Last Fridays FF: Friends

Ever since I found out I could be the hostess for the third Friday Five of each month, I have not been able to get the thought of friends out of my mind. Being an only child (all growed up) who moved around a lot in my lifetime,
friends have always been very important to me. As Ralph Waldo Emerson once
wrote: “The way to have a friend is to be a friend.”

So today let’s write about the different kinds of friends we have, like childhood friends, lost friends, tennis friends, work friends, and the list goes on. List 5 different types of friends you have had in your life and what they were/are like.

1) JSTACK – there is no other way to describe this group of friends than to simply call us who we are (JSTACK is based on the first letters of our names). We are six women (well, girls at the time) who fell in together somewhere in 7th grade and haven’t fallen apart since! Think “Sisterhood of the Traveling Pants” meets “Now and Then” and “Stand by Me” only there are six of us and we get together regularly. We have built some amazing rituals around watching each other get married and I can’t wait until some of us start having little ones! Our kids will have five aunts to love them!!!

2) My college “activist” friends – these are my friends who would drag me to protests and who I lived with in a community house with a focus on social justice and peace and the environment. We had a blast together and I did all sorts of things that I never would have had the courage to do on my own.

3) My college “religious” friends – these are terrible distinctions to make between people, and I had quite a few friends who fit both categories, but for the most part, I had my friends in the “progressive action coalition” house and then my friends in “religious life council.” These are the friends that I talked theology with, and discerned my call with. These are the friends that held me accountable through covenant discipleship groups and I worshipped with. These are the friends who worked through parts of the ministry process with me. Five of us went to seminary out of my graduating class.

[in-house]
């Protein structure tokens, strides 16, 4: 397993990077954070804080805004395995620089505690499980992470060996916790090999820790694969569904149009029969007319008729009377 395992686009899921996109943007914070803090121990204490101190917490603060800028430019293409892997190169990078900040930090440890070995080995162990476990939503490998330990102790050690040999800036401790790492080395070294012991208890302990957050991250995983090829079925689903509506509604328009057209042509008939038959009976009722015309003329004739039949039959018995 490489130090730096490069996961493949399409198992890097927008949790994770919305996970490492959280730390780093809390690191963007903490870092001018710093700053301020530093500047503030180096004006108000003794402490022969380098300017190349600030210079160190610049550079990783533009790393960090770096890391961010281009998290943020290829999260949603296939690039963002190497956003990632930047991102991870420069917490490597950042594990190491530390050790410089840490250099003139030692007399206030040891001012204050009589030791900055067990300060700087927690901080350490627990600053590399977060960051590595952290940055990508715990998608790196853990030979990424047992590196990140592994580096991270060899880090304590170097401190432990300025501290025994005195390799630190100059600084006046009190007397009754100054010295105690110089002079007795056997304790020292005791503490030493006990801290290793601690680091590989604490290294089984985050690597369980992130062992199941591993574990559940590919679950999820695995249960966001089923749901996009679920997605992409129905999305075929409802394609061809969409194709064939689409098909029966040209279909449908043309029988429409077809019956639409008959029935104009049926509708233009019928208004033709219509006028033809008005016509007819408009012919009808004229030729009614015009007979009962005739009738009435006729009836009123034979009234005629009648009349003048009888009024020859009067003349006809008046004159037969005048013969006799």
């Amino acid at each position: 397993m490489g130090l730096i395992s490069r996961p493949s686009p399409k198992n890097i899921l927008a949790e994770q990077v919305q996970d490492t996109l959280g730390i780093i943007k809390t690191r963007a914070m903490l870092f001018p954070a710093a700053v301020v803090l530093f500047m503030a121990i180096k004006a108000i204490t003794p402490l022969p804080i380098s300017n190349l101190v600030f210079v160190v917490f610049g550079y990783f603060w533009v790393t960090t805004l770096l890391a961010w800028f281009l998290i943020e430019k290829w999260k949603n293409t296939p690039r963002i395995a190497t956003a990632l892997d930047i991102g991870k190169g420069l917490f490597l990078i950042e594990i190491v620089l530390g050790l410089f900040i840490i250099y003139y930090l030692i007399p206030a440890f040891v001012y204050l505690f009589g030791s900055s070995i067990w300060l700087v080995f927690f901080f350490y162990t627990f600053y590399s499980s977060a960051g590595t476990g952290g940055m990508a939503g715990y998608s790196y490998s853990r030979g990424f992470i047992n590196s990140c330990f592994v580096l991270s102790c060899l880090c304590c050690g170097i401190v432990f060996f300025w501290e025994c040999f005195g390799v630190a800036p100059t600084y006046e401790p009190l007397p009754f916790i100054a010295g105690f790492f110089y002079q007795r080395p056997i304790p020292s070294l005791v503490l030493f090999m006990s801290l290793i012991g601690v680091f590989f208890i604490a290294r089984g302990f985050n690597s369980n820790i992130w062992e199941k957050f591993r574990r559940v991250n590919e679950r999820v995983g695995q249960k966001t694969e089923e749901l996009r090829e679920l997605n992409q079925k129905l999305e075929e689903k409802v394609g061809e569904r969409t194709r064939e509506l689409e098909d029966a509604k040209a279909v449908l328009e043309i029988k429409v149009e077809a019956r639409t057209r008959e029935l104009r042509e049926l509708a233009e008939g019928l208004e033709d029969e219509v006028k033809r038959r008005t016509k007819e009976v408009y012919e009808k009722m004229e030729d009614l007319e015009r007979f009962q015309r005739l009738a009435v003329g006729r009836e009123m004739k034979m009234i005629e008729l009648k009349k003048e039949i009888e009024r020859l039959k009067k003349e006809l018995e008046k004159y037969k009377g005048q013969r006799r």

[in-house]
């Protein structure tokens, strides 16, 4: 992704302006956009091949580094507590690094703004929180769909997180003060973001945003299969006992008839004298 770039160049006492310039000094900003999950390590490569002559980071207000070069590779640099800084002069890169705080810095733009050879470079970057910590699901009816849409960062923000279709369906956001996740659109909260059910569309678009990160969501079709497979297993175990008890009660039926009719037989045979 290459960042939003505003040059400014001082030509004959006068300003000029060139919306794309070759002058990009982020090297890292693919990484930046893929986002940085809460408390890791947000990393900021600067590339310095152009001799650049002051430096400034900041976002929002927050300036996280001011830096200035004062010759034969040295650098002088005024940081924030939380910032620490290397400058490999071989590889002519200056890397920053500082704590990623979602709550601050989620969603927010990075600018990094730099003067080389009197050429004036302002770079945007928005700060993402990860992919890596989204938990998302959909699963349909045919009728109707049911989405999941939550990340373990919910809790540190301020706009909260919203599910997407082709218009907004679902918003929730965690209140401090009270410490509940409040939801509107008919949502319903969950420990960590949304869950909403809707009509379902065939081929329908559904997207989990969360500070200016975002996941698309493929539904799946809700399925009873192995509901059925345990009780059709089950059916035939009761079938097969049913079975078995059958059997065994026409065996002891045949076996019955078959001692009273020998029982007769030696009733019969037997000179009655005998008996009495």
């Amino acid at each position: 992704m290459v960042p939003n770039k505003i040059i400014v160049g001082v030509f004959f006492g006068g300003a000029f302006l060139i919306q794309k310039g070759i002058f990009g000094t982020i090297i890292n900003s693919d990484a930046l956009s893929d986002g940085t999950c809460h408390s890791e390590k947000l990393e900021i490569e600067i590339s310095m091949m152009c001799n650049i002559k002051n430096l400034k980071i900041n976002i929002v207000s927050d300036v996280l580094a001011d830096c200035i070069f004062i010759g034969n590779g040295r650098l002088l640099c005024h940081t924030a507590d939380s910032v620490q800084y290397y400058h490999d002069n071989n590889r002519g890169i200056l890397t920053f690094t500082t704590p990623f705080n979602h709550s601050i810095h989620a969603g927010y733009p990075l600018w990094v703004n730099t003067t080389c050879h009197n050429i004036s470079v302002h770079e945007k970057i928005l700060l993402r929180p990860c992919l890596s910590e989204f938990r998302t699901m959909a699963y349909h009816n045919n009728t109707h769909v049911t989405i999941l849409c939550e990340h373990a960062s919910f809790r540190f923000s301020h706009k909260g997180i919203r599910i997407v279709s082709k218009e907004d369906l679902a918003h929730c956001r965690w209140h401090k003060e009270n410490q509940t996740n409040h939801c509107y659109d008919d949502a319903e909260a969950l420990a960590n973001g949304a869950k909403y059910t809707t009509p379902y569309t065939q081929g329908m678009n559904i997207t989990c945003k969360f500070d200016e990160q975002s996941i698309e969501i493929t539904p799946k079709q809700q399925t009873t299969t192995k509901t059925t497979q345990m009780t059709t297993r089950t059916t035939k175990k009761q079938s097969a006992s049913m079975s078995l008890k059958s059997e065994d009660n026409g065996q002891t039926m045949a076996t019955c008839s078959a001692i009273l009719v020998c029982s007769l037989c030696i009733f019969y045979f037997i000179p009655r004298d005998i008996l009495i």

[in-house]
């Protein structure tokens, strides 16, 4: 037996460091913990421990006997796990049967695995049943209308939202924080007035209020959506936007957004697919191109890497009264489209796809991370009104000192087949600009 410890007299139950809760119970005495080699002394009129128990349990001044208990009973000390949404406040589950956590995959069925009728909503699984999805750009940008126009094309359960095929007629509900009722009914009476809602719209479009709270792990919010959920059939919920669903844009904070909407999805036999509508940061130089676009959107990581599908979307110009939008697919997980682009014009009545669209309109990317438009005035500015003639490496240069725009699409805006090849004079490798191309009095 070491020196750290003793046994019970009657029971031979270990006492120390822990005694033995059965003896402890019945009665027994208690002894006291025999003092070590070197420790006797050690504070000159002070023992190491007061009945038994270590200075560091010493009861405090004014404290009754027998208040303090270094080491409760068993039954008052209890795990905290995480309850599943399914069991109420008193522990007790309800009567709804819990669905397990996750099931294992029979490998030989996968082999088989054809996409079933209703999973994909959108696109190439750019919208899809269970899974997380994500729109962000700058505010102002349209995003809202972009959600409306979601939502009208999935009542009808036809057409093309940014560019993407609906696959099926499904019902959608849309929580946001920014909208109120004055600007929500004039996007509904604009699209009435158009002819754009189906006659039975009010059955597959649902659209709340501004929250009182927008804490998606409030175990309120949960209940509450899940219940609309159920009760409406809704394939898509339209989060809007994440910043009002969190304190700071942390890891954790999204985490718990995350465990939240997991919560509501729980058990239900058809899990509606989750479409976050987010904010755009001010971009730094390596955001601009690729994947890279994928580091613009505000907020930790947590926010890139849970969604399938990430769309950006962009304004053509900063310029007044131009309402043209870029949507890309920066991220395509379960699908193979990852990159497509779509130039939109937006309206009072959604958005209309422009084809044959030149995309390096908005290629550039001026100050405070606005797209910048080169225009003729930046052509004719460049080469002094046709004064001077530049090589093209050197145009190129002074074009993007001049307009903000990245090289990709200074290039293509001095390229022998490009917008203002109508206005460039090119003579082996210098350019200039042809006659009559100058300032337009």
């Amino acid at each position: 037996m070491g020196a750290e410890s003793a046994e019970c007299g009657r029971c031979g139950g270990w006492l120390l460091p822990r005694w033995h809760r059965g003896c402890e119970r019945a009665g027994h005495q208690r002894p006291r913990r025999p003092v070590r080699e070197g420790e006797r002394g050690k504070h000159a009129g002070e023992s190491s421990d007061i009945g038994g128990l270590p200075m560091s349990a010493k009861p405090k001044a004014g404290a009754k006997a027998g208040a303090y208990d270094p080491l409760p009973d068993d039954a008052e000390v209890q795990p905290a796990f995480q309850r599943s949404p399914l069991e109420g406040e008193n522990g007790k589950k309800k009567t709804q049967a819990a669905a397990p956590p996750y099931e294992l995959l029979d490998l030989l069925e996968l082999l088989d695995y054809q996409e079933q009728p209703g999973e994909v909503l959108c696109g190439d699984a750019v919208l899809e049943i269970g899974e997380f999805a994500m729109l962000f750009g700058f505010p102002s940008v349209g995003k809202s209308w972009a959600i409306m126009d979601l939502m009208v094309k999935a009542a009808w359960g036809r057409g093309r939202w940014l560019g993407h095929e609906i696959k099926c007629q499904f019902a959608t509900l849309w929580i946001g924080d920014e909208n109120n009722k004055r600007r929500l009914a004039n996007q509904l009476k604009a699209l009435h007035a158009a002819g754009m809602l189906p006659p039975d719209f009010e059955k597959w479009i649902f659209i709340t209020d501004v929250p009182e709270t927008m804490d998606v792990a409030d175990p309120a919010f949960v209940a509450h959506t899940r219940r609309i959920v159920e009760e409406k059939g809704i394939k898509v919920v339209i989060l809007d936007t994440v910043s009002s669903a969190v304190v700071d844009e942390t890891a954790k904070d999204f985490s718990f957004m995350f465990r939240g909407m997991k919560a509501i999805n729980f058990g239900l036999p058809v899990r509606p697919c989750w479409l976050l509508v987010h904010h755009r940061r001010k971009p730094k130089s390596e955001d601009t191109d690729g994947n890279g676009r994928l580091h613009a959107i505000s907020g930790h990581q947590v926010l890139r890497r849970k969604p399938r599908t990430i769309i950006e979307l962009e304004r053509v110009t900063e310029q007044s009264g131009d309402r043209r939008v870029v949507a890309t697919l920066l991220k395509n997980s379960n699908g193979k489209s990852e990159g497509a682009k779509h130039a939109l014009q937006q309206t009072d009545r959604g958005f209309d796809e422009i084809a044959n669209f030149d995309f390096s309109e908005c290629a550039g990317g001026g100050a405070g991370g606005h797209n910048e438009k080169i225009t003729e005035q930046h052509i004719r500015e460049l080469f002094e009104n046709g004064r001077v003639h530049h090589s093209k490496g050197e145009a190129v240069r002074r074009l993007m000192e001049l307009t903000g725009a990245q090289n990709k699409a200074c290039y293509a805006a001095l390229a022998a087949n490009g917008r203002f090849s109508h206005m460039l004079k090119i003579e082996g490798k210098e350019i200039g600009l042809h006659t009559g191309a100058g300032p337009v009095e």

4) My seminary friends. In many ways – seminary was the opportunity to meld together the “activist” and “religious” sides of my life. My seminary was also known as the “school of the prophets” so it was no surprise that my colleagues would protest injustices and would stand up for the rights of others AND that we had deep theological discussions about why we would do so. My one regret is that I wasn’t more involved in some of the direct action things that happened while I was in Nashville. Some of my closest women friends and I also had a regular tuesday night out during this time that WAS the deepest form of self-care that I’m still trying to find here in my ministry setting.

5) My husband’s friends. Well, they are my friends too =) Since moving back to Iowa, we started hanging out with my husband’s brother and friends – mostly playing video games and watching movies and playing disc golf. And now they are the guys (and I do mean GUYS) that I see most often. In some ways I miss having really good girlfriends around, but at the same time, it’s nice to just be able to hang out with the guys and not have any of the pressure of church around.

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